38f. What food packaging will be biodegradable, easily processed, or be lighter in mass than the current packaging, and still provide the physical and chemical attributes including barrier properties to protect the food from the outside environment, and assure the 3-5 year shelf life?
In light of our current work, we believe that this question may be rephrased as:
What food packaging will be reusable, light in mass, still provide the physical and chemical attributes including barrier properties to protect the food from the outside environment, and assure the 3-5 year shelf life?
Risk No. 41. Crew health may be compromised due to inability of currently available technology to adequately process solid wastes reliably with minimum power, mass, volume. Inadequate waste management can also lead to contamination of planetary surfaces.
Specific questions addressed include:
41a. What system will meet the storage and/or disposal requirements for specified missions?
Our study indicates that a system for ohmic heating within packages will enable storage and disposal for long-duration (Mars) missions.
41e. What system will meet the requirements for managing residuals for planetary protection?
Biological residuals may be contained and sterilized within spent food packaging materials, as indicated by our preliminary studies. We expect to address this question further during the coming year.
41i How do partial and microgravity affect biological waste processing?
We will be addressing this subject in part within this study, but cannot verify it without a flight experiment. For the moment, we have been looking into bubble generation within our package/heater system.
41o. What resources are required to manage waste disposal as an environmental risk during long and remote missions (from EH)?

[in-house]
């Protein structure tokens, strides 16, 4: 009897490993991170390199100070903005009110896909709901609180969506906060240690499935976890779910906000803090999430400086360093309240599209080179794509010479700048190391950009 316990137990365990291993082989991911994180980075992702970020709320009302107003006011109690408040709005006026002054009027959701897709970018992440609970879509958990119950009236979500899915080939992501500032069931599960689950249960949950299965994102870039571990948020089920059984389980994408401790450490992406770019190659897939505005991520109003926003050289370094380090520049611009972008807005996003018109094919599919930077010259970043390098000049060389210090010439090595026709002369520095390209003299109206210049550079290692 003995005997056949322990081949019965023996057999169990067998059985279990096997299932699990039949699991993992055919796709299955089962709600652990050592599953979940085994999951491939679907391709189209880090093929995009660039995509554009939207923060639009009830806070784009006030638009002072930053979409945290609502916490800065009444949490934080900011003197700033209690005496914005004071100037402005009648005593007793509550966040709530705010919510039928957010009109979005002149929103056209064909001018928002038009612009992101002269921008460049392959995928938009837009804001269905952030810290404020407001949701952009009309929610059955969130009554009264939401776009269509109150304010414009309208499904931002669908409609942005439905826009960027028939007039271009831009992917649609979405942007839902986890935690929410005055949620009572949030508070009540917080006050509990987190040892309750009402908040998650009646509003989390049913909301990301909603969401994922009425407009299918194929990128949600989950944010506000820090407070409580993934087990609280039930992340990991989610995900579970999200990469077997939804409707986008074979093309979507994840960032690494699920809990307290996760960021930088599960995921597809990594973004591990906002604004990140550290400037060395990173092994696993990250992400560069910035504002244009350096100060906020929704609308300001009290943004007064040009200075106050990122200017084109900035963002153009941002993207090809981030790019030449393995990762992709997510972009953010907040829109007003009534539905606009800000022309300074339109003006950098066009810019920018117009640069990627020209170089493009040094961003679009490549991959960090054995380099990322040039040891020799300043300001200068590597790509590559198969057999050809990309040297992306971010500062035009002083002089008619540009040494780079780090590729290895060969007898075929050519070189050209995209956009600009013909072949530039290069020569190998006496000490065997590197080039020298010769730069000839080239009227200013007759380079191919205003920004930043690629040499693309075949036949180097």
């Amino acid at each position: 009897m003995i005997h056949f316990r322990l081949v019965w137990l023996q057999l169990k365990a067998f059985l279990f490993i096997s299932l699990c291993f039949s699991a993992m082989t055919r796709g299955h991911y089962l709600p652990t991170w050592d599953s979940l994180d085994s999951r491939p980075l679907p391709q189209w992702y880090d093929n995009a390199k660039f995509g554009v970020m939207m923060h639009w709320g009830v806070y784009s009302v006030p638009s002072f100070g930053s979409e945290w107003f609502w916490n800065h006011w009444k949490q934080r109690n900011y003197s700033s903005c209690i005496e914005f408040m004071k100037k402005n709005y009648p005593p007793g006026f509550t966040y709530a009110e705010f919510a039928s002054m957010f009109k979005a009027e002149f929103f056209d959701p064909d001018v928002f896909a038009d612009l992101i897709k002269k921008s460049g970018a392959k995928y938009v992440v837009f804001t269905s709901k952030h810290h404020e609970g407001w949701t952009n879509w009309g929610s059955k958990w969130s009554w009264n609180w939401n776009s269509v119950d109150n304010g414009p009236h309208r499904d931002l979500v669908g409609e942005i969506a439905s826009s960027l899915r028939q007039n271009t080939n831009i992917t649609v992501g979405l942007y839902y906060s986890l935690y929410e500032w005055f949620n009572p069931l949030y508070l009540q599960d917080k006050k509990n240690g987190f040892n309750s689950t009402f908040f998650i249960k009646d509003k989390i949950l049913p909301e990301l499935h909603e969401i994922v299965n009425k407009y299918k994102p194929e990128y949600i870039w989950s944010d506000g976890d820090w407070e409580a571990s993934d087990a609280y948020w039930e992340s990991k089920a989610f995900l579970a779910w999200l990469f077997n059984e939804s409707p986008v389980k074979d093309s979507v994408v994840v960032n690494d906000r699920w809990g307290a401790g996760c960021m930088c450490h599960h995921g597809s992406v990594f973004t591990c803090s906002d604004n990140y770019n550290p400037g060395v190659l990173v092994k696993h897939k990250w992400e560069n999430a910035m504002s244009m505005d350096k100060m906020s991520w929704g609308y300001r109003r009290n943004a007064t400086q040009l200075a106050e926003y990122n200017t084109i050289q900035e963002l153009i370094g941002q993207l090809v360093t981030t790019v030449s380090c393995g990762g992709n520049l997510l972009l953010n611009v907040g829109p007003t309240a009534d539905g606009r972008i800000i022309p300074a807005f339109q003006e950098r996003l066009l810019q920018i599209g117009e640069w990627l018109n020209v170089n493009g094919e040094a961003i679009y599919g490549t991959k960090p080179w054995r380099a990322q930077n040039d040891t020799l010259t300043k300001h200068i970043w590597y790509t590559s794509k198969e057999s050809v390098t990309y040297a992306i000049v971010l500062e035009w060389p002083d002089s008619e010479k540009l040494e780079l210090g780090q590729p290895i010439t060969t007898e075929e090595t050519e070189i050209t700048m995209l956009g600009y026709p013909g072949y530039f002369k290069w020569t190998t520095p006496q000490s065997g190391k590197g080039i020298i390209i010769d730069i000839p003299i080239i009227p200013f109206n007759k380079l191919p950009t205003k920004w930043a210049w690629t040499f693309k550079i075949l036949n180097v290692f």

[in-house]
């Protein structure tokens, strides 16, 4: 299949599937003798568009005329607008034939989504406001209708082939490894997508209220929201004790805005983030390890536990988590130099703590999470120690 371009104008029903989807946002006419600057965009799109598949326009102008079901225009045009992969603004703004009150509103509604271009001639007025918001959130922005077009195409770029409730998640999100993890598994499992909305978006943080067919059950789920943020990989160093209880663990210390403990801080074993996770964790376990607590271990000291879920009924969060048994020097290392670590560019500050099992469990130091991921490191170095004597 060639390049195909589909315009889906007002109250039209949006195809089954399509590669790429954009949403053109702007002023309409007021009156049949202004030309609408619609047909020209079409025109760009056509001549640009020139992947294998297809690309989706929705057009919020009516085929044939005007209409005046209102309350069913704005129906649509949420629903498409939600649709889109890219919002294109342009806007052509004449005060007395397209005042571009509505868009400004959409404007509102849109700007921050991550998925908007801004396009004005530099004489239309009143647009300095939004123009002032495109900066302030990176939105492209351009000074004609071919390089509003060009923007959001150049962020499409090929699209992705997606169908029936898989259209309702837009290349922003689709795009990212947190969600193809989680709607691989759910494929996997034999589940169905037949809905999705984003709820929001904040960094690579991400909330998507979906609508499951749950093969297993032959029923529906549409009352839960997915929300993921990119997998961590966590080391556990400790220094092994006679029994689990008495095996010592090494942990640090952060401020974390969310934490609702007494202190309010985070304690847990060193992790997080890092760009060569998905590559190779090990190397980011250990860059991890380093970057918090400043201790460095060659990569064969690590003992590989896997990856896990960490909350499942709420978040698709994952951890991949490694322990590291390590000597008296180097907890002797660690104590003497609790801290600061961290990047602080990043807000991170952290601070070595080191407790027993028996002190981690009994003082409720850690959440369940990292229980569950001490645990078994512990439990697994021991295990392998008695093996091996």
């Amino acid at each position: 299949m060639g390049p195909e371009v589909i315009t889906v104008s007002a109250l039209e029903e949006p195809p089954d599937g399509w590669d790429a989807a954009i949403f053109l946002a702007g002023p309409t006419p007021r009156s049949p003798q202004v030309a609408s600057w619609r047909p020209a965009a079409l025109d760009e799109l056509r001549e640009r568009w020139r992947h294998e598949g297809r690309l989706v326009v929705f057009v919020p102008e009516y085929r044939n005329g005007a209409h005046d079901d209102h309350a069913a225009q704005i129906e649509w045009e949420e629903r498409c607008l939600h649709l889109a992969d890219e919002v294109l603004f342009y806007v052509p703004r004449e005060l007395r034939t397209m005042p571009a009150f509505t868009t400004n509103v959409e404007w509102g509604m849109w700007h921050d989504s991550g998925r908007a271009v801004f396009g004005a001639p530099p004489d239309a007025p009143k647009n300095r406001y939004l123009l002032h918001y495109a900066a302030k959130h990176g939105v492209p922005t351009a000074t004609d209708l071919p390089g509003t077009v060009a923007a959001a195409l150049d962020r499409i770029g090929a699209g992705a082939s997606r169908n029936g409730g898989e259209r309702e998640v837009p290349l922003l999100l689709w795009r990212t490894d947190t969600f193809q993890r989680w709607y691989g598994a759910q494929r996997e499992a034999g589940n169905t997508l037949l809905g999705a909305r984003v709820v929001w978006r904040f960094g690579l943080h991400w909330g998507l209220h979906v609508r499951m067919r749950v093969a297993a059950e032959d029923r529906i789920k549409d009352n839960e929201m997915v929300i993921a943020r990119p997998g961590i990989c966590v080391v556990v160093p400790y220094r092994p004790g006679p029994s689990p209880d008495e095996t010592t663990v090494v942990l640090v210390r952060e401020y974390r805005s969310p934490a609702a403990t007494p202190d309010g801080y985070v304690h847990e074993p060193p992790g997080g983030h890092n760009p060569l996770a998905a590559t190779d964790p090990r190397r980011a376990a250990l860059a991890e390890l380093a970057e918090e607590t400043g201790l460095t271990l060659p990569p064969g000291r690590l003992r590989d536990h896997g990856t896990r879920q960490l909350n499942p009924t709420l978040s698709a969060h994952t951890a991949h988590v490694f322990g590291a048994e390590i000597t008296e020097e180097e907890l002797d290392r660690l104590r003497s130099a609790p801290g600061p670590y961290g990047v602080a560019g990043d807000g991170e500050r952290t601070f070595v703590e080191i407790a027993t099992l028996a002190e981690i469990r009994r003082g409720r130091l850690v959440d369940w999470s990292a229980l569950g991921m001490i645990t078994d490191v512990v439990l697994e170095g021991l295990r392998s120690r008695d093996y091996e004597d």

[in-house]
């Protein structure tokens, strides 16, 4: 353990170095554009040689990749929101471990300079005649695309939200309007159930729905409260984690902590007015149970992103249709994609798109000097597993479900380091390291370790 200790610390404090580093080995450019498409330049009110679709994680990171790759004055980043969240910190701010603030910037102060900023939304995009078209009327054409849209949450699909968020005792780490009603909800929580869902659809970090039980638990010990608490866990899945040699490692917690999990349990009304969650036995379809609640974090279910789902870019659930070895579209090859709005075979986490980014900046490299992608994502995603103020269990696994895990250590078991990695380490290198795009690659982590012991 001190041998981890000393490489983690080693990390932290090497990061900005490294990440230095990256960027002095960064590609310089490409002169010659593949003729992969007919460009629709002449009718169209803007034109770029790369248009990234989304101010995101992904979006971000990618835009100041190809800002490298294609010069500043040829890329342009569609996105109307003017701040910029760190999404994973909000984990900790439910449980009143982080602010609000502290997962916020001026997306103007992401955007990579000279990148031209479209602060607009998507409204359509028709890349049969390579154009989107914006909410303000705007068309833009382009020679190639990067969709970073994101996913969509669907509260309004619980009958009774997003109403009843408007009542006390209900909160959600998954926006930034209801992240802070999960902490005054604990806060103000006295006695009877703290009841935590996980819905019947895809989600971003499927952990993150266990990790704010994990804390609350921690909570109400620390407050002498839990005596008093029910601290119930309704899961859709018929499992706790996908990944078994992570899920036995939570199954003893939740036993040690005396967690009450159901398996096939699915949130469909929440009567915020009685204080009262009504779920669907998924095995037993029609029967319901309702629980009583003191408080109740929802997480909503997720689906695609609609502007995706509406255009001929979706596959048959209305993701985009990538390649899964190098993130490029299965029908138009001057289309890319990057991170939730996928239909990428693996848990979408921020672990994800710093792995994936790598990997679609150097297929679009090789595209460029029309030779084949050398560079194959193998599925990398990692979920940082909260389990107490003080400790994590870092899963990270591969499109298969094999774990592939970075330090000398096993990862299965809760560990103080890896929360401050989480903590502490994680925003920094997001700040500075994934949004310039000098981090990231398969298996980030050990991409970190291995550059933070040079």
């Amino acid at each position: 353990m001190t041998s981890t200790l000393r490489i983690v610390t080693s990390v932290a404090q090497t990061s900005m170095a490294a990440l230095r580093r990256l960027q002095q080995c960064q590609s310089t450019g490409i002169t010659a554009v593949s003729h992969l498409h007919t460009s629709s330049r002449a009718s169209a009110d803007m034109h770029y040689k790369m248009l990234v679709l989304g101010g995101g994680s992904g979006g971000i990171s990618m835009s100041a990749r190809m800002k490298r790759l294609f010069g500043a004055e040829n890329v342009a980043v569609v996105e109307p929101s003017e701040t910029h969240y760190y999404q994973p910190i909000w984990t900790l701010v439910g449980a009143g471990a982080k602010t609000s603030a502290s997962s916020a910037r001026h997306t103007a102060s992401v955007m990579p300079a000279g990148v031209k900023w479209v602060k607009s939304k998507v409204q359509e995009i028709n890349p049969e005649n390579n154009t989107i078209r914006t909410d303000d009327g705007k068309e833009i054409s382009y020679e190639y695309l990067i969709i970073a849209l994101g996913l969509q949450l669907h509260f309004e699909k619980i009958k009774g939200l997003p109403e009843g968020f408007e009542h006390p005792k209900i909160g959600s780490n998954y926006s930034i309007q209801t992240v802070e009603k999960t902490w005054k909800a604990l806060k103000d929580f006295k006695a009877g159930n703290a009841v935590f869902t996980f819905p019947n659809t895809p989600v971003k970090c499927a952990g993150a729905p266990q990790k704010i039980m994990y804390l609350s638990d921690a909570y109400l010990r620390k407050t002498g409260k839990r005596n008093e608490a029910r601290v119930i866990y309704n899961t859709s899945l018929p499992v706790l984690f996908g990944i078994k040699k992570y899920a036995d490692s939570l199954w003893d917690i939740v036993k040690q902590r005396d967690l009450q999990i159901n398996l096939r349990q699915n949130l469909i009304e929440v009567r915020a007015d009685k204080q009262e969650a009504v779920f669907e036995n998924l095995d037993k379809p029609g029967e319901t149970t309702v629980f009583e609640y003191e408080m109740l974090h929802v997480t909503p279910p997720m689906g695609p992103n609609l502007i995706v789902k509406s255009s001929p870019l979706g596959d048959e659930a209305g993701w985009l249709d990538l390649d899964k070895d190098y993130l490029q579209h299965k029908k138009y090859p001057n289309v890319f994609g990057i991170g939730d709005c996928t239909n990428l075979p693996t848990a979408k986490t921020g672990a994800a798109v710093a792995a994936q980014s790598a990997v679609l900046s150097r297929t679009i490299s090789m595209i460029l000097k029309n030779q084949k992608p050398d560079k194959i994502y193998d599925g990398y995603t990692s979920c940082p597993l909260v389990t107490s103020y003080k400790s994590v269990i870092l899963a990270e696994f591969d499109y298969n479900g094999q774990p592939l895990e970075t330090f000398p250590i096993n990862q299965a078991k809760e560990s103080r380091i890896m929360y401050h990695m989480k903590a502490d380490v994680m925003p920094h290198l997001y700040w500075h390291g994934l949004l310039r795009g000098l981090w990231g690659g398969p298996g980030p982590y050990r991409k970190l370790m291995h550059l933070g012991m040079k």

Capability for containment and sterilization is necessary. This capability may be met by reusable food packaging, and our system fits this need. The mass balance on a human being (Hanford and Ewert, 2002) also indicates that the total mass of fecal waste is far smaller than the total food intake. Thus, over time, we would expect a surplus of containers. Those containers not used for waste containment could be reused for packaging of food produced on an evolved planetary base.
41s. How should wastes be handled or stored to avoid perception such as bad odors or unsightly appearance that would adversely affect crew quality or life and consequent degradation in performance?
Our project addresses this issue, since we intend to contain and sterilize human wastes within reused packaging material. Since food packaging is designed with barrier properties in mind, it should be effective in waste containment as well. Our preliminary tests indicate that this is feasible, but further tests in the coming year will verify this finding.
41t. What waste management systems will prevent release of biological material (cells or organic chemicals that are signs of life) from contaminating a planetary surface, such as the Martian surface, and compromising the search for indigenous life?
As discussed above. Our system offers this capability. Once adequately sterilized, the waste can no longer contaminate its environment.
41w. What is the probability that microorganisms in biological wastes such as food scraps or feces could be altered or mutated by the space environment radiation to become harmful or pathogenic? What can prevent this?
Again, adequate containment and sterilization, both of which are being addressed in this project. If waste is sterile, no such problem will exist, and the question will no longer be relevant.
41x. What containment vessels will be sufficient to prevent escape of stored waste at various mission locations such as planetary surfaces or crew cabins?
Containers of the MRE-type will answer such issues. Again, the assurance of sterility and container integrity are key.